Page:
San Leandro City Manager Chris Zapata
suggested Monday that the council revisit
pension reform in January.

SAN LEANDRO CITY COUNCIL
After a few years of robust revenues, San Leandro’s tax receipts have fallen short of expectations over the past six months, said City Manager Chris Zapata.

For roughly the past three years, San Leandro’s revenue streams, including various successful tax-generating ballot measures, have bolstered its general fund, in part, leading to a boom in the city’s capital improvement projects. San Leandro’s economy, however, might be showing signs of regression.

“What we are seeing now, and will be very clear when it comes to that day is that we have seen two quarters–or six months–of what we call cresting. Where our revenues have slightly decreased, which is a change,” said Zapata.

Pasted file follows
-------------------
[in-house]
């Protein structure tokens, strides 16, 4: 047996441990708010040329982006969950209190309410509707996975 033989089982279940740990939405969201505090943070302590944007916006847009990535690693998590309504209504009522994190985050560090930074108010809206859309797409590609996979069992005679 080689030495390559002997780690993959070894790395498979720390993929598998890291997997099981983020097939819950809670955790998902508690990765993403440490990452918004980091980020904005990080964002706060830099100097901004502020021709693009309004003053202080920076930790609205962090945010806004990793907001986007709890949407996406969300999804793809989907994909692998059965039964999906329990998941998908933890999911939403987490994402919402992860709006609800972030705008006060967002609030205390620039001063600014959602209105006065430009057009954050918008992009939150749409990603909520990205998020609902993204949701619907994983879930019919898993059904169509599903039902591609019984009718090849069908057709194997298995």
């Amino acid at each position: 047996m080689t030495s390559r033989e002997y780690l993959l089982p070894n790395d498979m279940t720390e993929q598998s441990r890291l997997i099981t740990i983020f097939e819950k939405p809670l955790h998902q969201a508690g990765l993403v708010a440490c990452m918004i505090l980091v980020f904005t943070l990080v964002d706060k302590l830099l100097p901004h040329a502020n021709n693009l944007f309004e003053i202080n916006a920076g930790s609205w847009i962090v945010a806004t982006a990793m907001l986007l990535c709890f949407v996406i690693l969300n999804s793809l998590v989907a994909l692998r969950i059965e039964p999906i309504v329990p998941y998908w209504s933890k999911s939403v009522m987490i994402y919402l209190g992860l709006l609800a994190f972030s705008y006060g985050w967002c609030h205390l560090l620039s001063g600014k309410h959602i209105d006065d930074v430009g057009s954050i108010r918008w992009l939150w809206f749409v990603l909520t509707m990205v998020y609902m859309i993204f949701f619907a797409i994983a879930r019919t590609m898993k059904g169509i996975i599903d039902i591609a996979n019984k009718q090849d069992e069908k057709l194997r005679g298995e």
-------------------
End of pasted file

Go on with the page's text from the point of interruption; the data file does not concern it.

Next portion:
Zapata made the comments at Monday night’s meeting as a preview for a council retreat scheduled in January. One culprit may be rising pension costs.

The decision by CalPERS to lower the investment rate of return, said Zapata, is one potential area of concern related to San Leandro’s budget, starting in 2020 and 2021.

Zapata also indicated the council may want to revisit pension reform, similar to 2013, when it voted to more vigorously pay down the city’s pension liabilities.